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27// UTMB’s Brand Should Matter, but it Doesn’t
On UTMB’s franchise model and why it can get away with making mistakes
Oh hey pals,
After my first attempt at podcasting on Dylan’s superb Freetrail Podcast, the subscribers to this little newsletter have doubled! So thank you Dylan for putting up with my ramblings (and colleagues who decided to turn the lights off and lock me in the office whilst i was recording) and I hope all you new subscribers enjoy the newsletter .
For the newbies, i typically write every two weeks on everything encompassing the business and media behind trail running.
This week we cover how UTMB makes money and why its brand perception doesn’t really matter now, but will do if the Polleti’s truly want to grow the sport of ultra running.
Hope you have a great weekend,
How UTMB works is largely still a mystery.
In an interview last year Catherine Polleti claimed UTMB makes roughly 70% of their revenue from entry fees and 30% from sponsorship.
When UTMB started announcing they were ‘acquiring’ races with Ironman, i assumed that would mean they purchased the races out-right, building in their operational efficiencies and bolstering the number of entrants and ticket fees to increase their profit.
However I’ve recently heard that It’s closer to a franchise system, whereby RDs are still running the races themselves, but they pay UTMB varying amounts for the privilege of having the ‘by UTMB’ name and benefiting from their ‘marketing and operational expertise’.
Now, UTMB did not confirm this with me (side note: if anyone has a contact at UTMB that actually knows how the business is run AND responds to emails, do get in touch), but it make sense considering UTMB’s expansion has followed the same blueprint as Ironman’s franchise model.
In a franchise model the parent brand value is everything. If you have a strong brand that people respect, they will pay a premium, or will go out of their way, to buy into it, benefiting both the franchisee and franchisor. For UTMB, that means they have to double down on marketing, media and PR to build an events brand that runners want to take part in.
For anyone that follows trail running news and insider opinions, you’d think UTMB hasn’t really got the memo on this.
UTMB is very much a brand the Twitterati like to dunk on. From their limited media coverage of women’s races, to needing a Trail Runner’s Union to form to convince them that professional racer’s actually need a break from racing once in a while and that pregnant women shouldn’t be penalised for having kids, UTMB is seemingly blind to their own inadequacies.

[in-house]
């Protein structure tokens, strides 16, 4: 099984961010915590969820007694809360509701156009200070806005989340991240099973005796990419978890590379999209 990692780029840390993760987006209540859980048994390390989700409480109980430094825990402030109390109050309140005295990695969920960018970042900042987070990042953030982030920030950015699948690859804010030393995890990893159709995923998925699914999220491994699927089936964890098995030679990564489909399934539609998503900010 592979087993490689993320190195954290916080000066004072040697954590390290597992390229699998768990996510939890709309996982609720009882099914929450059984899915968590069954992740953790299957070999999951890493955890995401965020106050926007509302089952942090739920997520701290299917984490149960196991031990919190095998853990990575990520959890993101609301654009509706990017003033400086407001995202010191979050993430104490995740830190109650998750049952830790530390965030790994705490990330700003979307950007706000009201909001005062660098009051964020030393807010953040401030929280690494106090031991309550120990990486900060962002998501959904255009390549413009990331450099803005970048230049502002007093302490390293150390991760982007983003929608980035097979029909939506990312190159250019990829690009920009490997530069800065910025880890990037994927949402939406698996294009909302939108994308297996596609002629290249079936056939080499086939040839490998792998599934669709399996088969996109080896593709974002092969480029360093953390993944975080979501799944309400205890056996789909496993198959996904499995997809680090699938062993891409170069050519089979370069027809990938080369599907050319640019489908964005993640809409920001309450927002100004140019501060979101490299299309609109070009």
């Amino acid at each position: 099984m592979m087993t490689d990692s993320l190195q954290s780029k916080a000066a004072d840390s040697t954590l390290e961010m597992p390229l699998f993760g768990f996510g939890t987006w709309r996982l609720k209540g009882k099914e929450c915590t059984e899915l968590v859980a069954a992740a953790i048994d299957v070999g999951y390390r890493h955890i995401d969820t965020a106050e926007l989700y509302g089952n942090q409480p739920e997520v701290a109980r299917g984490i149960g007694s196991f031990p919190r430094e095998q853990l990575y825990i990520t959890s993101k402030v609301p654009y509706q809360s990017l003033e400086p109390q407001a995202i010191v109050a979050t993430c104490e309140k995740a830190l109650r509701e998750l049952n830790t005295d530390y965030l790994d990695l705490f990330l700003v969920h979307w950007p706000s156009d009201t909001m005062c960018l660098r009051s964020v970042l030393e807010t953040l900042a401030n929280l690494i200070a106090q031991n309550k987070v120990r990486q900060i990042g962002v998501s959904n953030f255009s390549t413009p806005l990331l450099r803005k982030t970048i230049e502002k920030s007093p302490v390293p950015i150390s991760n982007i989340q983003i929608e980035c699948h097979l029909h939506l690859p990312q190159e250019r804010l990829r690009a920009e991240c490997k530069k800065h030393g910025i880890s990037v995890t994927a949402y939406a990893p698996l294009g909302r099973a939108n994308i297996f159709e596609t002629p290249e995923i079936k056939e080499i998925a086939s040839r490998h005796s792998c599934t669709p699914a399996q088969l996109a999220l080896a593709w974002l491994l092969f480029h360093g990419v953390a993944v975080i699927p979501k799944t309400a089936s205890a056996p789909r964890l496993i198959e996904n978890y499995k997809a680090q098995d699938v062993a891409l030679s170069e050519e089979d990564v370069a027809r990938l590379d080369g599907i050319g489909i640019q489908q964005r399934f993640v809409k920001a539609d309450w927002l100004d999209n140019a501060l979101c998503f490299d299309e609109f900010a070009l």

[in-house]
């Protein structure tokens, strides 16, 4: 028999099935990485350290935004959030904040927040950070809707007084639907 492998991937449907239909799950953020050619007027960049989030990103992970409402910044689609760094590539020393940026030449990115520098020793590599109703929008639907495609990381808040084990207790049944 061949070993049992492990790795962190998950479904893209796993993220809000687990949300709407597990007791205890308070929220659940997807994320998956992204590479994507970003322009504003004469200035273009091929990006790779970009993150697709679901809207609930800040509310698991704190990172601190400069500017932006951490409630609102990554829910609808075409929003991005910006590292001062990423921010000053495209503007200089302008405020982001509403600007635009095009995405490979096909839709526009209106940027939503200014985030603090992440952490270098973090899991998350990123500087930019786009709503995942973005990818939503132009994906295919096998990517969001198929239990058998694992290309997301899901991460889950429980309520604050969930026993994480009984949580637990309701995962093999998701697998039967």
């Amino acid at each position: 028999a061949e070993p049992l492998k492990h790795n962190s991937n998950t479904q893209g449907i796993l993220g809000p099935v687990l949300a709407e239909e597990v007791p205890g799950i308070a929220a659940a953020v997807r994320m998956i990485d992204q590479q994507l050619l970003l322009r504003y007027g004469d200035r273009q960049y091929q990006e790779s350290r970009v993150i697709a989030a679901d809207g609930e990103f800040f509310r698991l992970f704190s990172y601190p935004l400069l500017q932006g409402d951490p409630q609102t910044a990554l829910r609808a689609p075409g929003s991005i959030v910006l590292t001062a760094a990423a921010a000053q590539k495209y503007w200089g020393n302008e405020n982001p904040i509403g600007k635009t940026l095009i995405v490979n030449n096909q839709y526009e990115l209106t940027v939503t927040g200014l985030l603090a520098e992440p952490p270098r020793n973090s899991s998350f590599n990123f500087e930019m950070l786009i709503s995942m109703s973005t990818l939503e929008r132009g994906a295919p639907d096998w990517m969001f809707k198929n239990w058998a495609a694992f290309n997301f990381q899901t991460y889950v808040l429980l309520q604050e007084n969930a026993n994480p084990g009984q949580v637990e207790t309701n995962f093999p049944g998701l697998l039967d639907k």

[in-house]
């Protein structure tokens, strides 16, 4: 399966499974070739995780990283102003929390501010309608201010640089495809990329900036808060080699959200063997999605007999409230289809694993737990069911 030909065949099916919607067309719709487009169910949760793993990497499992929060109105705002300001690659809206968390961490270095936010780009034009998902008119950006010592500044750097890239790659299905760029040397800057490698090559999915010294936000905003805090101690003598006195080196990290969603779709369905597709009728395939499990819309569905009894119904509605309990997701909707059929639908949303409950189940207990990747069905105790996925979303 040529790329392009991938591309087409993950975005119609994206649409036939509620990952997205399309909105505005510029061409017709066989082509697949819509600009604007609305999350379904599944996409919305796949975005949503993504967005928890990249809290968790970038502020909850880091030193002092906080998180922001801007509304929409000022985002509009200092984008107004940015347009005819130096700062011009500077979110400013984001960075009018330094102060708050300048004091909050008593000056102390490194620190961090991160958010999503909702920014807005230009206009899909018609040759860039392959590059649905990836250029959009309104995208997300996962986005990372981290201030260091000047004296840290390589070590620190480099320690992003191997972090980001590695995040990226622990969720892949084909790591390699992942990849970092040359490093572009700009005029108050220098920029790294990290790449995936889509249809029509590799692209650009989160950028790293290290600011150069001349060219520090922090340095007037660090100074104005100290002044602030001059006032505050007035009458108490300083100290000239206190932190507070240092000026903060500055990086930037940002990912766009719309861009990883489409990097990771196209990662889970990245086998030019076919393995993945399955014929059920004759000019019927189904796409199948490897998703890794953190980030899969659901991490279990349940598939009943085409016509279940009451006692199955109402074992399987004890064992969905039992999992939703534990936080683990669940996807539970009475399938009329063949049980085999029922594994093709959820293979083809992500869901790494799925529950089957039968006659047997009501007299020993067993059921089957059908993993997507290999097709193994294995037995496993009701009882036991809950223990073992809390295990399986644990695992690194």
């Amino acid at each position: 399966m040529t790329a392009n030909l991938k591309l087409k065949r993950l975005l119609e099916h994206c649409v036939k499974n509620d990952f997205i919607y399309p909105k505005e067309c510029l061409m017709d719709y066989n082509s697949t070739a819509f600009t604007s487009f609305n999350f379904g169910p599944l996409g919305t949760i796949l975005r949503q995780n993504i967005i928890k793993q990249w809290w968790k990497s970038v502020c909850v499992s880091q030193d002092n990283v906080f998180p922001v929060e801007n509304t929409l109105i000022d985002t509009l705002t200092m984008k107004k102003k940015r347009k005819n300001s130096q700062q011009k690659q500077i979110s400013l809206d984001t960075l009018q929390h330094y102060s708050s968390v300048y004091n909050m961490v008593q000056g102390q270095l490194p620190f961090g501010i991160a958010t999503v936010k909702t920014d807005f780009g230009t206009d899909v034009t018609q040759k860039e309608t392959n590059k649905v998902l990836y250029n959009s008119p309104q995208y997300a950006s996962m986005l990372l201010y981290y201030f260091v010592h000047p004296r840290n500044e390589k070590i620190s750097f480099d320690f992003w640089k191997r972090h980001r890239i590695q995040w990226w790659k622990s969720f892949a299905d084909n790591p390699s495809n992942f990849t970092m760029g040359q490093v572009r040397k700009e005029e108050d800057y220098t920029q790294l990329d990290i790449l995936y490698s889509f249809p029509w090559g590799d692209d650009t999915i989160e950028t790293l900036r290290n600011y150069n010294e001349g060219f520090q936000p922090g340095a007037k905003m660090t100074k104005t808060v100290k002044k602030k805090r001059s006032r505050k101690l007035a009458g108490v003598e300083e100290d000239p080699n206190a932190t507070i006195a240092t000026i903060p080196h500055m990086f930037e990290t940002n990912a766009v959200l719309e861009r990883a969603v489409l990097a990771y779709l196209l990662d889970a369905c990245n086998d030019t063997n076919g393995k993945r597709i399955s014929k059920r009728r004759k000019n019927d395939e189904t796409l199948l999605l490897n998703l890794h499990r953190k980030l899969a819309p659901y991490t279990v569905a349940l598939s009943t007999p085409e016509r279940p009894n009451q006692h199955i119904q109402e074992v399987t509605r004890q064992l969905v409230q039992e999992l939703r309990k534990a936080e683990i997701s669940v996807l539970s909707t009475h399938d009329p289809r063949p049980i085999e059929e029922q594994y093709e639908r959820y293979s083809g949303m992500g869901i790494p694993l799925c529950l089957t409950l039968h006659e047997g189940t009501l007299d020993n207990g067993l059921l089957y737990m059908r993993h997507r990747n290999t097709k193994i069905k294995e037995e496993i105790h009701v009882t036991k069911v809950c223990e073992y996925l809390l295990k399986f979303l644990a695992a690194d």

In a recent interview on Singletrack, Abby Levene, a content specialist at Outside, stated that when Outside’s upper-management struck the media deal with UTMB, Zoe Rom, editor in chief of Trail Runner, and Abby were commiserating that they’ve been dealt with a poison chalice and that limiting the damage UTMB’s brand could have on Outside’s reputation would be a ‘big challenge’.
To be fair, UTMB has only started growing in the past couple of years, and they have taken time out from buying up the all the world’s 100 milers to announce environmental and ethical policies and initiatives. But their lack of transparency around the initiatives (anyone want explain where the money for UTMB Cares goes?) makes their announcements sound like BP announcing their latest ESG ploy.
Yes, i just dunked on them, but when your PR is so woeful, it’s an easy shot to take.
On paper then, this poor brand value should impact on the sign-ups of UTMB races- but it doesn’t. If you look at any UTMB races thats finished this year you’ll see not only their race fees and number of race participants has increased (sometime over 4x the number of participants than the previous years), but they have by and large sold out.
There’s multiple avenues you could take with this. It could be that, the opinions of the most vocal people in trail running are not representative of the majority of runners, or that most runners actually don’t care about the brand, they just want to have a great race day experience.
If you take a look over the fence at triathlon, Ironman are also the internet’s favourite brand to tut at, but that hasn’t stopped it becoming the powerhouse that it is today.
This doesn’t mean that brand perception of a franchise doesn’t matter. When you’re looking to expand your media rights and sponsorship revenue, what you say and stand for matters to their future growth potential (as La Liga, the premier Spanish football league, are finding now).
Nor does it mean that UTMB doesn’t need to care about ESG initiatives or the professional end of the spectrum. As this great analysis of UTMB’s lack of competitiveness across it’s portfolio reminds us, a competitive field makes for a great spectacle which fans will more likely tune in for, in turn benefiting UTMB’s sponsorship and media rights contracts.
What it does mean is that UTMB can afford to have poor communication and make mistakes that may impact its brand perception now, because in the short term it doesn’t matter to their bottom line.
At it’s heart, UTMB is an events organiser. If UTMB put on a great event at replicable scale with an efficient operational backend, they have a sustainable revenue stream from race participants, regardless of what happens at the professional level or the transparency of their actions.
In the long term, if the Polleti’s are true to their word that they want to grow the visibility and professionalisation of the sport of ultrarunning, consequently bringing in larger media rights deals and sponsorships for them, as the largest organiser of the sport UTMB will need to get their act together.
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